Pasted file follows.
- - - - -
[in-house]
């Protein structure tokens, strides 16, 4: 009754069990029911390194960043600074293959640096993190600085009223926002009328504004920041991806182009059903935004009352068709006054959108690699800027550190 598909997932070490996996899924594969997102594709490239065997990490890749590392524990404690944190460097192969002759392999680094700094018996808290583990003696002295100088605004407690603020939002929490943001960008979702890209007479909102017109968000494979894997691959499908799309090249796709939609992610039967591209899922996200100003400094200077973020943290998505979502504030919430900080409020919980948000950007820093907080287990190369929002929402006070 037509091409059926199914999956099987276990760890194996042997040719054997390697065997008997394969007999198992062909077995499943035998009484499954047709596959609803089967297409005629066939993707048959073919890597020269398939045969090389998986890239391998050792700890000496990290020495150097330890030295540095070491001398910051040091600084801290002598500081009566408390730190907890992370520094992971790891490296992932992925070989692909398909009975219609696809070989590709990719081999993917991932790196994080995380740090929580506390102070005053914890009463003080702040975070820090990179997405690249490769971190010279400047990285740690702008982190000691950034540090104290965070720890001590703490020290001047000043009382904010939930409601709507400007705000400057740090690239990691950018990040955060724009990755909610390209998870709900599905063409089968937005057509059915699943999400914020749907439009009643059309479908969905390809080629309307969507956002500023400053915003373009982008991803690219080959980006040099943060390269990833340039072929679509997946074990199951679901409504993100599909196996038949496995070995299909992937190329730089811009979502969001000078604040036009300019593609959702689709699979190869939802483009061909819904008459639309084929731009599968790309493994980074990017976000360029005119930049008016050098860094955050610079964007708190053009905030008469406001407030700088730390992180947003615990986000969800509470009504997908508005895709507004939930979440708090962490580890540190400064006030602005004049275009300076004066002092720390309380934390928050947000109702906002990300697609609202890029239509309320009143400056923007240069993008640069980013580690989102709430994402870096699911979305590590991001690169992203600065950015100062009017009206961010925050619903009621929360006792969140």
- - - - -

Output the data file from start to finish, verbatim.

[in-house]
């Protein structure tokens, strides 16, 4: 009754069990029911390194960043600074293959640096993190600085009223926002009328504004920041991806182009059903935004009352068709006054959108690699800027550190 598909997932070490996996899924594969997102594709490239065997990490890749590392524990404690944190460097192969002759392999680094700094018996808290583990003696002295100088605004407690603020939002929490943001960008979702890209007479909102017109968000494979894997691959499908799309090249796709939609992610039967591209899922996200100003400094200077973020943290998505979502504030919430900080409020919980948000950007820093907080287990190369929002929402006070 037509091409059926199914999956099987276990760890194996042997040719054997390697065997008997394969007999198992062909077995499943035998009484499954047709596959609803089967297409005629066939993707048959073919890597020269398939045969090389998986890239391998050792700890000496990290020495150097330890030295540095070491001398910051040091600084801290002598500081009566408390730190907890992370520094992971790891490296992932992925070989692909398909009975219609696809070989590709990719081999993917991932790196994080995380740090929580506390102070005053914890009463003080702040975070820090990179997405690249490769971190010279400047990285740690702008982190000691950034540090104290965070720890001590703490020290001047000043009382904010939930409601709507400007705000400057740090690239990691950018990040955060724009990755909610390209998870709900599905063409089968937005057509059915699943999400914020749907439009009643059309479908969905390809080629309307969507956002500023400053915003373009982008991803690219080959980006040099943060390269990833340039072929679509997946074990199951679901409504993100599909196996038949496995070995299909992937190329730089811009979502969001000078604040036009300019593609959702689709699979190869939802483009061909819904008459639309084929731009599968790309493994980074990017976000360029005119930049008016050098860094955050610079964007708190053009905030008469406001407030700088730390992180947003615990986000969800509470009504997908508005895709507004939930979440708090962490580890540190400064006030602005004049275009300076004066002092720390309380934390928050947000109702906002990300697609609202890029239509309320009143400056923007240069993008640069980013580690989102709430994402870096699911979305590590991001690169992203600065950015100062009017009206961010925050619903009621929360006792969140």